• I can give Alexa a verbal command, and she can hear AND understand the first time, every time!
  • I can laugh and smile, make jokes…and my voice even has the proper inflection. 
  • I can enter into family or friends zoom meetings and actually be part of the conversations, teasing and bantering…and everyone can understand what I am saying!
  • I can play, at sight, intermediate piano music – for the first time in years!

The only problem with any of this is that my stamina is very limited.  But there is now a reason to look forward to rebuilding. You see, I have been given back some of my life!!

How, in God’s name, did this happen??  Has Parkinson’s been vanquished from my brain? Have I been…healed?!

The Rest of the Story

Six months ago, I had a final visit with my long-time neurologist. He was moving to Miami to become head of a movement disorders clinic.  It was a wonderful move for him, but I was bereft. I left that visit feeling as if I had probably gotten as much benefit from the DBS device in my brain as possible.  From there, I believed, the degenerative aspects of PD would again take over, ravaging what was left of my independence, leaving me invisible in my misery.   In other words, my implanted technology was maxed out, and I was again at the mercy of a relentless degenerative illness.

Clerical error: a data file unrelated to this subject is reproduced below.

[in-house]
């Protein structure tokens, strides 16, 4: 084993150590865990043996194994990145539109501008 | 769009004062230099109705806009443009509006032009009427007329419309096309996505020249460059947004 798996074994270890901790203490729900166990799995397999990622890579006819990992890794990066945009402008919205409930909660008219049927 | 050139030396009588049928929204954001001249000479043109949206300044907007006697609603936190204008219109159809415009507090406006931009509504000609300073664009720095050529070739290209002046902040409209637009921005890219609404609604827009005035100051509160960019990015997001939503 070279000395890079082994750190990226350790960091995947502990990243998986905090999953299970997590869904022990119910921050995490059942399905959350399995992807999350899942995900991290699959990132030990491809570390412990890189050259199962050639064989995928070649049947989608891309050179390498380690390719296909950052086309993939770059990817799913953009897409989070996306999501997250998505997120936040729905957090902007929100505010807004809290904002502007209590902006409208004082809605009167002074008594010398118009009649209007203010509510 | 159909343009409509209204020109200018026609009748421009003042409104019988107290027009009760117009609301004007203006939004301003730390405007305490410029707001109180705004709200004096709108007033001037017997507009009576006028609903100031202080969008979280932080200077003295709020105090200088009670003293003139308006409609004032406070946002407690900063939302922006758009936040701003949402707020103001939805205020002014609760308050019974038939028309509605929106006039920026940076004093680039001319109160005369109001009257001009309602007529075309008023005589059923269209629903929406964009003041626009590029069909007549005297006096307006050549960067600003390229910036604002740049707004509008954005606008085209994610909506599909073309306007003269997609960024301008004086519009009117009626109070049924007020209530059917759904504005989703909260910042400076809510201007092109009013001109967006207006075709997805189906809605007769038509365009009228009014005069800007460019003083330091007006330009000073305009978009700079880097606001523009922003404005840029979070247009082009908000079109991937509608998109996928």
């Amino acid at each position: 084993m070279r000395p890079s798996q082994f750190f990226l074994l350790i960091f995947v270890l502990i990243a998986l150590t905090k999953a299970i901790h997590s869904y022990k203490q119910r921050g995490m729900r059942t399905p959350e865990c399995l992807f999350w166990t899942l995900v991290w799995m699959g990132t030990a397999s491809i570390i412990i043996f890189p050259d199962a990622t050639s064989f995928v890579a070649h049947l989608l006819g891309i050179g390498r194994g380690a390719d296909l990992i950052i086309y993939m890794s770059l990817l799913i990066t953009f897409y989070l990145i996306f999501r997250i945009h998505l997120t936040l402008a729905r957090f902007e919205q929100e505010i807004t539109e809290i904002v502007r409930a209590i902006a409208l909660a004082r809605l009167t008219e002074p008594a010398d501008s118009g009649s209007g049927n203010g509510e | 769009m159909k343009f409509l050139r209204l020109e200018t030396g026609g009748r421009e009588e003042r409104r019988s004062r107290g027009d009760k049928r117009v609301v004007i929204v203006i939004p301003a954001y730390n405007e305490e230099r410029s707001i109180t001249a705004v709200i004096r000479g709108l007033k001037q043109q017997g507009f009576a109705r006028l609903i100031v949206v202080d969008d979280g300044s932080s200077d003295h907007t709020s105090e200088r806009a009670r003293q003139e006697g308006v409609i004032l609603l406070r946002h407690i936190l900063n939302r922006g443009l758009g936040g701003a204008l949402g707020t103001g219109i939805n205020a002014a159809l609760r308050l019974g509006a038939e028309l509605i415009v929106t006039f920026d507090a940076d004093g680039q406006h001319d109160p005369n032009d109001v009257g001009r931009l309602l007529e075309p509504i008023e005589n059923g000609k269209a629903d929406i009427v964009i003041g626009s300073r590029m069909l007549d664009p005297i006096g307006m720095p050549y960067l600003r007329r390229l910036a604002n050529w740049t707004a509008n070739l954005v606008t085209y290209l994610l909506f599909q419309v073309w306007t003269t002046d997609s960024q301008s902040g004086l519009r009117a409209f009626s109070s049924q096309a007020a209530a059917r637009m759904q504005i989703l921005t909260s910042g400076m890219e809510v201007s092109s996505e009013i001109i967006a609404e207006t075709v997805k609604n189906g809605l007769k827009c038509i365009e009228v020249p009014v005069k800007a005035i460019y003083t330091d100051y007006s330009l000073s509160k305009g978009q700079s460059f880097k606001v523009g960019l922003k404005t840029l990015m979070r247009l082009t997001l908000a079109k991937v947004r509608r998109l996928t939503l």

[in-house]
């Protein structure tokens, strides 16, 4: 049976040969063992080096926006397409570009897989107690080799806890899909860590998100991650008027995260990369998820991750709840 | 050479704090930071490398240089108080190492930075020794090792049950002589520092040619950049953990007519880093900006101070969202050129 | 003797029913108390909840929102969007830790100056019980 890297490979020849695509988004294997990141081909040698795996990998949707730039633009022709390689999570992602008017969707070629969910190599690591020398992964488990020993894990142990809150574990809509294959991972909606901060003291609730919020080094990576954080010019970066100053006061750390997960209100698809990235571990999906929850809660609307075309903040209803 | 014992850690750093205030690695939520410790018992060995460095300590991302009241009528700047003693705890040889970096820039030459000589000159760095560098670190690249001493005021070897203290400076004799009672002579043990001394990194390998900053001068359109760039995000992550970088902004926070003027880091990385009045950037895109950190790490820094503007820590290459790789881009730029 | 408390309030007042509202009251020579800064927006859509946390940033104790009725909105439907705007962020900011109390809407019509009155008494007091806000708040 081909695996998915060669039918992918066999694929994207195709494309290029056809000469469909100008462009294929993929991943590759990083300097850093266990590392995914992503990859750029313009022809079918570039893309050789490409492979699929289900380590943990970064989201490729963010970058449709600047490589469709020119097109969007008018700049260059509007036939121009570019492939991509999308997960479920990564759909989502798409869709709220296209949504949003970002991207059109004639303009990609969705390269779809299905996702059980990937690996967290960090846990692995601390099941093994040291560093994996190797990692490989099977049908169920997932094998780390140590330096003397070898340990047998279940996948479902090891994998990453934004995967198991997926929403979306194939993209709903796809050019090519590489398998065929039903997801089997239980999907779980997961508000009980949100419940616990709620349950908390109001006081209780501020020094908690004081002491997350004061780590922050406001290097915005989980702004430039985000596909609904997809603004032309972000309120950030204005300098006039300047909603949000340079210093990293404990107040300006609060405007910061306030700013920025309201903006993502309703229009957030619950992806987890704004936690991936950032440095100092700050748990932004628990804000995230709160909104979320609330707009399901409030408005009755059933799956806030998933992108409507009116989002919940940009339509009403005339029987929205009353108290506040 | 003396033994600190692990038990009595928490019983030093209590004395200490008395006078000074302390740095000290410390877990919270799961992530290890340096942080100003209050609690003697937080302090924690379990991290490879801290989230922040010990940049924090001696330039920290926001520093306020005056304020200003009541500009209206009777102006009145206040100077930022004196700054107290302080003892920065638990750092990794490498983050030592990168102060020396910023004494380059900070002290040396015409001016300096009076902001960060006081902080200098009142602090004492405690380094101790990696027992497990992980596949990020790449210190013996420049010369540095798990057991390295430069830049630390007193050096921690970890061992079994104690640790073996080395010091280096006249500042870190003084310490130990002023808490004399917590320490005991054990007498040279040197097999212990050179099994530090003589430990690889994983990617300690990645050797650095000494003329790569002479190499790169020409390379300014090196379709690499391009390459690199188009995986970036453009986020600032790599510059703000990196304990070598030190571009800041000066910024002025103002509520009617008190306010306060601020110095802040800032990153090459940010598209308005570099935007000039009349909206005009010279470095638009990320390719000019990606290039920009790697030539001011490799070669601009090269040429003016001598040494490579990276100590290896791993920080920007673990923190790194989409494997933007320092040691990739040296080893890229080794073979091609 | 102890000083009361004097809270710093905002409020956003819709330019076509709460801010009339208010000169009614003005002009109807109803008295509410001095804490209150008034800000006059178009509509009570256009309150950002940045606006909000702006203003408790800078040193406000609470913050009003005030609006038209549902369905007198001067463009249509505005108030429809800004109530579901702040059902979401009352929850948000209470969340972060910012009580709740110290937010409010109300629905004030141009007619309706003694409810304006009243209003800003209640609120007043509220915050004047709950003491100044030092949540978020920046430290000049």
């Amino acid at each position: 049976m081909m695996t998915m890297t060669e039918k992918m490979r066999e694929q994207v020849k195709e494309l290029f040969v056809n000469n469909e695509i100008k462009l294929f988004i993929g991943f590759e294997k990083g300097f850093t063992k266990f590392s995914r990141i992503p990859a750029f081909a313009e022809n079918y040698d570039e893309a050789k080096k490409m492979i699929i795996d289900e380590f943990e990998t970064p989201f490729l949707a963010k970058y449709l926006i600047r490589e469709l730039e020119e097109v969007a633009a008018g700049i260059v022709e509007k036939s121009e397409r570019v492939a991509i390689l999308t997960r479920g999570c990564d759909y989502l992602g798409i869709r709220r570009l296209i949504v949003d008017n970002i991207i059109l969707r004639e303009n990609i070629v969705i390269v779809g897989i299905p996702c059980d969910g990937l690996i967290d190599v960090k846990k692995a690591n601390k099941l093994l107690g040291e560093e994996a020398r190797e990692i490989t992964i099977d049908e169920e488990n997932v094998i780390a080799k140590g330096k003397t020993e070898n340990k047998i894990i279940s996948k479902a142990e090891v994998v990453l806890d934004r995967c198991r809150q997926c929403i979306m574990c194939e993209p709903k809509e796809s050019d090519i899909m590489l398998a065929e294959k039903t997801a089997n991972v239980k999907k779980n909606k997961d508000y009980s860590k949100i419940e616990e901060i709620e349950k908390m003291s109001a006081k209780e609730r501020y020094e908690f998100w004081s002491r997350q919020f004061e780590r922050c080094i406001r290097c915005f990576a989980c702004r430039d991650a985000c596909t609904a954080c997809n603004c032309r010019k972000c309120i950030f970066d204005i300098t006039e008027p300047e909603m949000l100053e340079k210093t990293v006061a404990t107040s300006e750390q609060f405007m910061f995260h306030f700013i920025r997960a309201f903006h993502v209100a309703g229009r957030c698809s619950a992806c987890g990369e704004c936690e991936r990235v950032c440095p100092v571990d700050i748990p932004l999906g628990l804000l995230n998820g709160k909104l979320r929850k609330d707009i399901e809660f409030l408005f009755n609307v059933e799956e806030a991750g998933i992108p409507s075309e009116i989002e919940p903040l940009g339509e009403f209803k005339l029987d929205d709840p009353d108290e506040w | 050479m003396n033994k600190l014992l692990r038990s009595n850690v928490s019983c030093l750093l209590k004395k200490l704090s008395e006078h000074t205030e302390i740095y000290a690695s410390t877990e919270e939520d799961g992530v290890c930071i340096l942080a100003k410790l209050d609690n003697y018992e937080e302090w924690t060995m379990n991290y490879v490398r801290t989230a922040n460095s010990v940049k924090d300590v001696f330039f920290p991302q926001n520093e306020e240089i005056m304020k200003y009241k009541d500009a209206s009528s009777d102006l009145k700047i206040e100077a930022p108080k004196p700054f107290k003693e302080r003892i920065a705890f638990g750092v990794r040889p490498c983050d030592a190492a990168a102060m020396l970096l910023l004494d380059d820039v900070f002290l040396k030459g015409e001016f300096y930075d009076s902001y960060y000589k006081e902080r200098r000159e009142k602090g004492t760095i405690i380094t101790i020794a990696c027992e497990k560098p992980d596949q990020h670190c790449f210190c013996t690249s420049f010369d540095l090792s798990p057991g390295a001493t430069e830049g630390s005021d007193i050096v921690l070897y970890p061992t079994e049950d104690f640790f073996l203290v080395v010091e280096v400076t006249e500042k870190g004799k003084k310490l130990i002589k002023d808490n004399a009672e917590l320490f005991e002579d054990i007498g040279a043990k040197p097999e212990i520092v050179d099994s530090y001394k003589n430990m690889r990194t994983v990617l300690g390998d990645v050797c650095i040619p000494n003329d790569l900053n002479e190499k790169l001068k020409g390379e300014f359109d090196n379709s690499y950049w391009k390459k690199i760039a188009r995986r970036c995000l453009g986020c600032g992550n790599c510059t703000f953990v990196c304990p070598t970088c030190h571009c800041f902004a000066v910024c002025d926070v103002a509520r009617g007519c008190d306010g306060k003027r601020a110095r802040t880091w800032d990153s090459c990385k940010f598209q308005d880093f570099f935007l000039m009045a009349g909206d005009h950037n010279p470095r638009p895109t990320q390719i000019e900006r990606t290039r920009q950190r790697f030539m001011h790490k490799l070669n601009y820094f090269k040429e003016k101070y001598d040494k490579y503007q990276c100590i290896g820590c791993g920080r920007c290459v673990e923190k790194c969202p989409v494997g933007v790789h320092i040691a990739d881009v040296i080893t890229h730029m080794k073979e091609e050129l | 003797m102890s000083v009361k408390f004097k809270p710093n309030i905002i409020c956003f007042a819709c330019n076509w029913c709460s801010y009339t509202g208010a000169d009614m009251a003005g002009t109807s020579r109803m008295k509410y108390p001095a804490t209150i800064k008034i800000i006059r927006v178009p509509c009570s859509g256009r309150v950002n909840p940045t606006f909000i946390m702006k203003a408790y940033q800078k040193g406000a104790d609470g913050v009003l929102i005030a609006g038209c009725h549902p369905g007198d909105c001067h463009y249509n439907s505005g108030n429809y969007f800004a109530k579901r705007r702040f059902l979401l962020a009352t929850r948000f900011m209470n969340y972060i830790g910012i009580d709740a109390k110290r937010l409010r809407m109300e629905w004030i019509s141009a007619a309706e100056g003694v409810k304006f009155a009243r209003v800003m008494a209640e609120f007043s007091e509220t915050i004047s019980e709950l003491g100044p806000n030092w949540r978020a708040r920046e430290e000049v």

Three days ago, I went to see a new neurologist. Dr. Siddiqui is a specialist in movement disorders at Wake Forest Baptist. I had only met him once before. He was assisted by a Rep from Boston Scientific (the developers of my implanted brain device). The ensuing hour was spent with me hooked up to the computer as they quietly worked at the keyboard. Occasionally, he would stop and ask me to do some standard neurological testing, most of which I have done hundreds of times before. That day, I knew my coordination was worse than ever. And then, feeling as if someone had “oiled my joints,” the movements were suddenly easier, effortless, coordinated, normal! Mixed with utter surprise was a faint glimmer of hope as I learned that the Boston Scientific scientists did not stop working at the end of the 5-year timed trial. In fact, in the last six months, they have discovered and implemented a new programming technique. Using the already-implanted brain leads, they can see pictures of the brain and the program can predict probable best settings, customized for each individual’s issues!